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The biggest penalty, by far
Riders who consider abusing EPO to improve their performance should realize not just the legal risk of getting caught, and incurring a two-year or longer ban, but a more permanent medical risk, that of stroke.
A just-published study, TREAT, the “Trial to Reduce Cardiovascular Events with Aranesp Therapy,” directed by Marc A. Pfeffer, MD, PhD, a Professor of Medicine at Harvard, as published in the 11/19/02 issue of the New England Journal of Medicine, found a stroke risk that is almost double that of patients who were not given the drug to treat their anemia. Of course the exact risk of using EPO in patients not anemic but using the drug for athletic performance enhancement will never be done, due to obvious ethical constraints.
Regardless, neurologic residuals or death from stroke represent a penalty that not even the UCI can reverse.
Alan M. Birnbaum, MD
Chairman, Division of Neurology
St. Agnes Medical Center
Extra trust means extra scrutiny
The reason why Dr. Thompson’s press repeatedly mentions his profession is that many years ago, likely in a serious ceremony at a university medical school, Dr. Thompson swore to “First do no harm.”
That statement is at the heart of doctoring and being a physician is a privilege that one must continually earn. I too am an actively practicing MD and the idea that I would intentionally harm anyone is anathema.
Moreover, Dr. Thompson, having been an ER physician, knows all too well the consequences of motor vehicle accidents. It is truly shameful that a physician intentionally harmed those riders ─ and had tried to harm riders in the past. It’s like being a fireman and an arsonist, just one of those things that attracts more attention.
Dr. Samuel T Bayles, MD
Little Rock, Arkansas
The profession gives specific knowledge
Dr. Chen has clearly missed the point of highlighting Thompson’s (former) profession. An emergency room doctor KNOWS the damage that a car can do to a cyclist. He knows death and dismemberment through personal observations. It was with that knowledge that he carried out his acts. Most other people could perhaps claim they had no idea of the damage they could cause in a road rage situation. Dr. Thompson specifically knew exactly what he could do ─ and he did it anyway.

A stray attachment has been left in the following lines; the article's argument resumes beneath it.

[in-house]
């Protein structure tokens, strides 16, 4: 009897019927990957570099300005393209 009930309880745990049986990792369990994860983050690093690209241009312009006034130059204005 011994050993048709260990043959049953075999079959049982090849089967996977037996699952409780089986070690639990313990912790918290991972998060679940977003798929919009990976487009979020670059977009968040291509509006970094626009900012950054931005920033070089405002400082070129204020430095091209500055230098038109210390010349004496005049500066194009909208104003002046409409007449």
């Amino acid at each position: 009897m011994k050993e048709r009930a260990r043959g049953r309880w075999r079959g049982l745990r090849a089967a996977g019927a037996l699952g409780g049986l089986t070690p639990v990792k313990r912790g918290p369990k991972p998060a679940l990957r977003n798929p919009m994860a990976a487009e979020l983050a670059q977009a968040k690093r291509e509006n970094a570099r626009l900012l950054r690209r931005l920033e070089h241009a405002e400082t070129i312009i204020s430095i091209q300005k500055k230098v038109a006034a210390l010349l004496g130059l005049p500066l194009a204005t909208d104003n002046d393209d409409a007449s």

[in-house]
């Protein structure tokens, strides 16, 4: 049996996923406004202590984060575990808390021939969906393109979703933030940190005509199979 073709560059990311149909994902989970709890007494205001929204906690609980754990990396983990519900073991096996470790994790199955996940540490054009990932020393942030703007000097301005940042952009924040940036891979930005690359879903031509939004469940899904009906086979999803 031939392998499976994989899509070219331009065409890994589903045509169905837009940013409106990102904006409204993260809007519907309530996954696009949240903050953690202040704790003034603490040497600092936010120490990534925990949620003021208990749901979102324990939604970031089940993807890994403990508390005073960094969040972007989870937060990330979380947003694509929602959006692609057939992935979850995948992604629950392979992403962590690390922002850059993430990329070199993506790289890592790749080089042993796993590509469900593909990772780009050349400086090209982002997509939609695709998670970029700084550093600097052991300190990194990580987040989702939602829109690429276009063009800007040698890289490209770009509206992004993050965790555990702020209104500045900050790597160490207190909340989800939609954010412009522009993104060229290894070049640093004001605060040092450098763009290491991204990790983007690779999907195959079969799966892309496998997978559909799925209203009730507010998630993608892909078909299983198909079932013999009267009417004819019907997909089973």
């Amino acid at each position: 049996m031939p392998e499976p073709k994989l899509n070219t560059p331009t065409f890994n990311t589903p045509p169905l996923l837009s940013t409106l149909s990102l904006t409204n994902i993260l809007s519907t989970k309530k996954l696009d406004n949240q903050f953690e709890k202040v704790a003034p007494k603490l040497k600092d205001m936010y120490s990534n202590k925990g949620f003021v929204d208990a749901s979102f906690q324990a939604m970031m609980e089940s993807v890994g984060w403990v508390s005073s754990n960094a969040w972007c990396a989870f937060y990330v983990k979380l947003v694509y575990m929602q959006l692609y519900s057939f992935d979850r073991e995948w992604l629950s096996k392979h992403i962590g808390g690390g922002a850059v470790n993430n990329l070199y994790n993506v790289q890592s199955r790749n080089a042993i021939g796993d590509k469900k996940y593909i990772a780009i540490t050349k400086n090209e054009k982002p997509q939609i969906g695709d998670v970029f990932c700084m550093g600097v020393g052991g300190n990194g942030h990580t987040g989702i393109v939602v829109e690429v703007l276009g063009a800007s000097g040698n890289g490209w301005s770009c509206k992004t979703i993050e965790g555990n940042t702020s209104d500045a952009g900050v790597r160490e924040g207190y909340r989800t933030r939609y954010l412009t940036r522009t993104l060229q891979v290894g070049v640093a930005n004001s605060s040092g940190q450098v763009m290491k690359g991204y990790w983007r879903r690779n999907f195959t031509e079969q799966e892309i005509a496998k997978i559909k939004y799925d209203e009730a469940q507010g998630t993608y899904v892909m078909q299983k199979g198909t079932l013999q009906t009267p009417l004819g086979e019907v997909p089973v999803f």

Not just another driver
Regarding Dr. James Chen’s letter;
Mr. Chen, I think the reason why people covering the road rage trial of Dr. Thompson continually refer to him as a doctor is because of irony of his actions against his profession. He has (as you know) had many, many years of college for his profession of helping people and taken an oath to not harm anyone. So, his profession has a lot to do with the outrage of his actions. If he had any other profession, this trial might not have received national attention.
If being a doctor has no impact on what transpired and we should take him as “just a California driver” why do you sign your letter with MD? Shouldn’t we just take your opinion as a cyclist?
Rapid City, South Dakota
It wasn’t poor journalism
I’m writing in response to the letter written by James Chen, MD, of San Diego (January 11, 2010). His letter expressed concern about how the “road rage” driver in Los Angeles was referenced in your coverage of the trial – “road rage doctor,” etc. While I can appreciate his comments, I have to ask the obvious question: Shouldn’t a doctor, any kind of doctor, be more aware of his or her actions and how they might affect the health of others? Surely at some point he realized that his car was likely to cause serious injuries or even death to the cyclists?
I think Dr. Chen is missing that simple point. He may not think it’s necessary to continually call out Dr. Thompson’s title, but for some of us, it’s a vital piece of information. The person who chose to harm others was in the medical profession, plain and simple. We go to the doctor to be sure we’re in good health, be healed when we’re injured, and to fight serious illnesses. It just doesn’t make sense that a doctor would do this and that is why I feel it’s not poor journalism to refer to the man as a doctor on a regular basis. We are all perplexed by the fact that someone who makes his living healing people chose to hurt them. As a writer, I can completely understand why the man was referred to repeatedly as a doctor. It’s a critical part of the story.